Oncol Res Treat. 2020 Sep 18:1-9. doi: 10.1159/000509427. Online ahead of print.
BACKGROUND: The impact of smoking continuation or cessation on the outcome of head and neck cancer (HNC) patients concerning recurrence and survival rates is not well understood. We aimed to analyze the prognostic role of smoking habits in patients with newly diagnosed HNC and the effects on survival, recurrence rates, and second primary tumor (SPT) development.
METHODS: A systematic literature review of the databases PubMed and Web of Science was performed in October 2019 using the search words "head and neck cancer" and "smoking cessation." Articles analyzing the effects of ongoing smoking or smoking cessation in HNC patients were included.
RESULTS: Twelve studies published from 1993 to 2016 including 6,308 patients with HNC of stages I-IV were eligible for analysis. The median follow-up was 5 years. Six of 8 studies revealed an improved outcome concerning the median overall survival or survival rates favoring smoking cessation. Regarding recurrence rates, 5 of 6 studies indicated a statistically significant benefit associated with smoking cessation, and 2 of 3 studies showed a lower risk for SPT associated with postdiagnosis smoking cessation.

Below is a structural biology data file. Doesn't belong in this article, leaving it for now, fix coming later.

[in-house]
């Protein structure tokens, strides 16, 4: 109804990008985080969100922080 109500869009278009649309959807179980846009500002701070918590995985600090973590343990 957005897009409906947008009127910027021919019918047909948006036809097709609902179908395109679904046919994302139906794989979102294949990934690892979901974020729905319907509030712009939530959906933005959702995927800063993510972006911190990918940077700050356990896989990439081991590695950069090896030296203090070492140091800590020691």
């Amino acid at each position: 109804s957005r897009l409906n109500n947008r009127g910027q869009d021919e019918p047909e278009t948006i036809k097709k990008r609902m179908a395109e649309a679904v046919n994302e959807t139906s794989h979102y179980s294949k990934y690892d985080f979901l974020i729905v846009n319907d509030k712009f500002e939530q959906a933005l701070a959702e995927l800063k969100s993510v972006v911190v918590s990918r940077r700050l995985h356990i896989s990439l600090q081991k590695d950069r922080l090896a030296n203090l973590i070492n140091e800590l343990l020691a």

CONCLUSION: Smoking cessation in patients with newly diagnosed HNC is associated with improved outcomes concerning overall survival, recurrence rates, and SPTs. Further research is needed to validate these results and to evaluate the specific effects on different tumor types and treatment approaches.